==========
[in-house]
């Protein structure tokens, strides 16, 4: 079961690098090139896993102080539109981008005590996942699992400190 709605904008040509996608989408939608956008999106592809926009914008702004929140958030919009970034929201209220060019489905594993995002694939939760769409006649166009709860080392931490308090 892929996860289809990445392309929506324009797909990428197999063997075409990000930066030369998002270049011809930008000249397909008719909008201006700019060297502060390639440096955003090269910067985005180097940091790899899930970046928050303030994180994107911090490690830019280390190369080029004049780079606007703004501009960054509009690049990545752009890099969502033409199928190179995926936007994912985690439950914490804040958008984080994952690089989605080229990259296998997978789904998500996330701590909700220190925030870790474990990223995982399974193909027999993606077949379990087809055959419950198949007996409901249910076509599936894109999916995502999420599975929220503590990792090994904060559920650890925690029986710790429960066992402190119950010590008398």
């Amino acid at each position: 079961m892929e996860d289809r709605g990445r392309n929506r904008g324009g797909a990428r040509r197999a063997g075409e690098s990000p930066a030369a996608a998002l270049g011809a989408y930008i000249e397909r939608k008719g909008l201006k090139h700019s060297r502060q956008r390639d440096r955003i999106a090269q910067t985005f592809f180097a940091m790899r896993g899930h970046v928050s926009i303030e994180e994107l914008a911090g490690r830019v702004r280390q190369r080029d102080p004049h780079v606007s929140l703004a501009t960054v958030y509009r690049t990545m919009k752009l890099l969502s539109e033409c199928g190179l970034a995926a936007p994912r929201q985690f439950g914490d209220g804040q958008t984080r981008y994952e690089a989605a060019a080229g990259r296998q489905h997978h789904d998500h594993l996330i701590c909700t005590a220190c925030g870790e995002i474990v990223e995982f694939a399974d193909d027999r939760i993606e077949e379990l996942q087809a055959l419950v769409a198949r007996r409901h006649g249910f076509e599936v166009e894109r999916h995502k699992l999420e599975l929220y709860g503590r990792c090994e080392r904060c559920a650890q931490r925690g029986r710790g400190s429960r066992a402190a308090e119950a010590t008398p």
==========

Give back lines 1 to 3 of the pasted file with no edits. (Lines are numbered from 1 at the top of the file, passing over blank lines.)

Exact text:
[in-house]
């Protein structure tokens, strides 16, 4: 079961690098090139896993102080539109981008005590996942699992400190 709605904008040509996608989408939608956008999106592809926009914008702004929140958030919009970034929201209220060019489905594993995002694939939760769409006649166009709860080392931490308090 892929996860289809990445392309929506324009797909990428197999063997075409990000930066030369998002270049011809930008000249397909008719909008201006700019060297502060390639440096955003090269910067985005180097940091790899899930970046928050303030994180994107911090490690830019280390190369080029004049780079606007703004501009960054509009690049990545752009890099969502033409199928190179995926936007994912985690439950914490804040958008984080994952690089989605080229990259296998997978789904998500996330701590909700220190925030870790474990990223995982399974193909027999993606077949379990087809055959419950198949007996409901249910076509599936894109999916995502999420599975929220503590990792090994904060559920650890925690029986710790429960066992402190119950010590008398």
């Amino acid at each position: 079961m892929e996860d289809r709605g990445r392309n929506r904008g324009g797909a990428r040509r197999a063997g075409e690098s990000p930066a030369a996608a998002l270049g011809a989408y930008i000249e397909r939608k008719g909008l201006k090139h700019s060297r502060q956008r390639d440096r955003i999106a090269q910067t985005f592809f180097a940091m790899r896993g899930h970046v928050s926009i303030e994180e994107l914008a911090g490690r830019v702004r280390q190369r080029d102080p004049h780079v606007s929140l703004a501009t960054v958030y509009r690049t990545m919009k752009l890099l969502s539109e033409c199928g190179l970034a995926a936007p994912r929201q985690f439950g914490d209220g804040q958008t984080r981008y994952e690089a989605a060019a080229g990259r296998q489905h997978h789904d998500h594993l996330i701590c909700t005590a220190c925030g870790e995002i474990v990223e995982f694939a399974d193909d027999r939760i993606e077949e379990l996942q087809a055959l419950v769409a198949r007996r409901h006649g249910f076509e599936v166009e894109r999916h995502k699992l999420e599975l929220y709860g503590r990792c090994e080392r904060c559920a650890q931490r925690g029986r710790g400190s429960r066992a402190a308090e119950a010590t008398p």